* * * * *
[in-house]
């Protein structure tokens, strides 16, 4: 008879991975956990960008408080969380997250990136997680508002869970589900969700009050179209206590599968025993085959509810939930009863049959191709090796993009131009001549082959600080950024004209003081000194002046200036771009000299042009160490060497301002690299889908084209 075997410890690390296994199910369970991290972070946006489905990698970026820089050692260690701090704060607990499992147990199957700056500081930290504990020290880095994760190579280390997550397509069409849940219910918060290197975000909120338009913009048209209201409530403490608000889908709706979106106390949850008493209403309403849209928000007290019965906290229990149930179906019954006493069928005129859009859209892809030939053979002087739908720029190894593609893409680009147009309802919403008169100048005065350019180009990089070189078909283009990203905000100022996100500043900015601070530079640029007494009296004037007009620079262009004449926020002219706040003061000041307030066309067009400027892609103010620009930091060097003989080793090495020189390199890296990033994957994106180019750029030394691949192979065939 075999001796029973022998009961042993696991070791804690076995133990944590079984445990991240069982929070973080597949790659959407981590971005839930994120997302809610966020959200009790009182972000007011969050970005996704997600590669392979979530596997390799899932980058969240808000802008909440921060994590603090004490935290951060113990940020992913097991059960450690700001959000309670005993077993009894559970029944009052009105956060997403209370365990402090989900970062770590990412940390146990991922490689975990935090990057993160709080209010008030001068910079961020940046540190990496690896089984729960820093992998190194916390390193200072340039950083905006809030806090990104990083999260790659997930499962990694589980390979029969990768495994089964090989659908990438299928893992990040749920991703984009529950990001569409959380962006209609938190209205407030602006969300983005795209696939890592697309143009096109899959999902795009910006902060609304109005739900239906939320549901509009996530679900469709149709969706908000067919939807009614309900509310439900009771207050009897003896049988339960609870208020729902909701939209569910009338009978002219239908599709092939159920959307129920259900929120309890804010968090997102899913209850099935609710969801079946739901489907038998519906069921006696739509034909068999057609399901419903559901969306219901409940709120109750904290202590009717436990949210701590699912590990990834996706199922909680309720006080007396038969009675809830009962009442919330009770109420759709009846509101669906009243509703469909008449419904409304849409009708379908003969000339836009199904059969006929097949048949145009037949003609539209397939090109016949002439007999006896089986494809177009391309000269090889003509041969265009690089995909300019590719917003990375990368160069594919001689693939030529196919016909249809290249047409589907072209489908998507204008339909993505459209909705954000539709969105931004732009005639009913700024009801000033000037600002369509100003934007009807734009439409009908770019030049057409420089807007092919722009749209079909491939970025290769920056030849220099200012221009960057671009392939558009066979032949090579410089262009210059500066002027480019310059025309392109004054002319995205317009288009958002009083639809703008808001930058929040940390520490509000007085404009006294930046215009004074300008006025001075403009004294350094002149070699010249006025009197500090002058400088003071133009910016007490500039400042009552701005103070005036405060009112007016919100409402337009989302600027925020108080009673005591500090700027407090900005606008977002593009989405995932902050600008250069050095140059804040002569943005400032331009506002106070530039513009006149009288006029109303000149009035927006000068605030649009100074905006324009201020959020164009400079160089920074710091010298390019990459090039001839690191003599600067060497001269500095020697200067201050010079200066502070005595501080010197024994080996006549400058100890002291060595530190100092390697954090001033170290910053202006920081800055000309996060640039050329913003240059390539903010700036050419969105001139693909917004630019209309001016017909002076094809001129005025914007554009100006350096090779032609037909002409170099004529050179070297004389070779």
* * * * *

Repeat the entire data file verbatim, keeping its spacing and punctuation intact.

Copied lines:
[in-house]
């Protein structure tokens, strides 16, 4: 008879991975956990960008408080969380997250990136997680508002869970589900969700009050179209206590599968025993085959509810939930009863049959191709090796993009131009001549082959600080950024004209003081000194002046200036771009000299042009160490060497301002690299889908084209 075997410890690390296994199910369970991290972070946006489905990698970026820089050692260690701090704060607990499992147990199957700056500081930290504990020290880095994760190579280390997550397509069409849940219910918060290197975000909120338009913009048209209201409530403490608000889908709706979106106390949850008493209403309403849209928000007290019965906290229990149930179906019954006493069928005129859009859209892809030939053979002087739908720029190894593609893409680009147009309802919403008169100048005065350019180009990089070189078909283009990203905000100022996100500043900015601070530079640029007494009296004037007009620079262009004449926020002219706040003061000041307030066309067009400027892609103010620009930091060097003989080793090495020189390199890296990033994957994106180019750029030394691949192979065939 075999001796029973022998009961042993696991070791804690076995133990944590079984445990991240069982929070973080597949790659959407981590971005839930994120997302809610966020959200009790009182972000007011969050970005996704997600590669392979979530596997390799899932980058969240808000802008909440921060994590603090004490935290951060113990940020992913097991059960450690700001959000309670005993077993009894559970029944009052009105956060997403209370365990402090989900970062770590990412940390146990991922490689975990935090990057993160709080209010008030001068910079961020940046540190990496690896089984729960820093992998190194916390390193200072340039950083905006809030806090990104990083999260790659997930499962990694589980390979029969990768495994089964090989659908990438299928893992990040749920991703984009529950990001569409959380962006209609938190209205407030602006969300983005795209696939890592697309143009096109899959999902795009910006902060609304109005739900239906939320549901509009996530679900469709149709969706908000067919939807009614309900509310439900009771207050009897003896049988339960609870208020729902909701939209569910009338009978002219239908599709092939159920959307129920259900929120309890804010968090997102899913209850099935609710969801079946739901489907038998519906069921006696739509034909068999057609399901419903559901969306219901409940709120109750904290202590009717436990949210701590699912590990990834996706199922909680309720006080007396038969009675809830009962009442919330009770109420759709009846509101669906009243509703469909008449419904409304849409009708379908003969000339836009199904059969006929097949048949145009037949003609539209397939090109016949002439007999006896089986494809177009391309000269090889003509041969265009690089995909300019590719917003990375990368160069594919001689693939030529196919016909249809290249047409589907072209489908998507204008339909993505459209909705954000539709969105931004732009005639009913700024009801000033000037600002369509100003934007009807734009439409009908770019030049057409420089807007092919722009749209079909491939970025290769920056030849220099200012221009960057671009392939558009066979032949090579410089262009210059500066002027480019310059025309392109004054002319995205317009288009958002009083639809703008808001930058929040940390520490509000007085404009006294930046215009004074300008006025001075403009004294350094002149070699010249006025009197500090002058400088003071133009910016007490500039400042009552701005103070005036405060009112007016919100409402337009989302600027925020108080009673005591500090700027407090900005606008977002593009989405995932902050600008250069050095140059804040002569943005400032331009506002106070530039513009006149009288006029109303000149009035927006000068605030649009100074905006324009201020959020164009400079160089920074710091010298390019990459090039001839690191003599600067060497001269500095020697200067201050010079200066502070005595501080010197024994080996006549400058100890002291060595530190100092390697954090001033170290910053202006920081800055000309996060640039050329913003240059390539903010700036050419969105001139693909917004630019209309001016017909002076094809001129005025914007554009100006350096090779032609037909002409170099004529050179070297004389070779």